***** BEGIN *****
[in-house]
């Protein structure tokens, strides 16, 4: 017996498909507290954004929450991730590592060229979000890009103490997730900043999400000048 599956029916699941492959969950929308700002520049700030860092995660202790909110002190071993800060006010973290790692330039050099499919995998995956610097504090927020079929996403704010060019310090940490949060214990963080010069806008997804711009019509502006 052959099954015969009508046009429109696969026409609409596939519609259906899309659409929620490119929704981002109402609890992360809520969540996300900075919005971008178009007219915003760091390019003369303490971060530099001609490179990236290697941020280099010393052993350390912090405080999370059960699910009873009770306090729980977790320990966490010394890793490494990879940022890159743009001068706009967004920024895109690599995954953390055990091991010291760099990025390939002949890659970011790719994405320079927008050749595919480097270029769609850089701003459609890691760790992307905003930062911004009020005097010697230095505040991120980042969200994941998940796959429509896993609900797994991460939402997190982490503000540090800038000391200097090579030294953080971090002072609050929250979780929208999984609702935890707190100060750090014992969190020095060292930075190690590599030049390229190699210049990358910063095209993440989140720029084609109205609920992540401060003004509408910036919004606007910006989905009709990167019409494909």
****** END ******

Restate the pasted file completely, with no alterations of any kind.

[in-house]
């Protein structure tokens, strides 16, 4: 017996498909507290954004929450991730590592060229979000890009103490997730900043999400000048 599956029916699941492959969950929308700002520049700030860092995660202790909110002190071993800060006010973290790692330039050099499919995998995956610097504090927020079929996403704010060019310090940490949060214990963080010069806008997804711009019509502006 052959099954015969009508046009429109696969026409609409596939519609259906899309659409929620490119929704981002109402609890992360809520969540996300900075919005971008178009007219915003760091390019003369303490971060530099001609490179990236290697941020280099010393052993350390912090405080999370059960699910009873009770306090729980977790320990966490010394890793490494990879940022890159743009001068706009967004920024895109690599995954953390055990091991010291760099990025390939002949890659970011790719994405320079927008050749595919480097270029769609850089701003459609890691760790992307905003930062911004009020005097010697230095505040991120980042969200994941998940796959429509896993609900797994991460939402997190982490503000540090800038000391200097090579030294953080971090002072609050929250979780929208999984609702935890707190100060750090014992969190020095060292930075190690590599030049390229190699210049990358910063095209993440989140720029084609109205609920992540401060003004509408910036919004606007910006989905009709990167019409494909």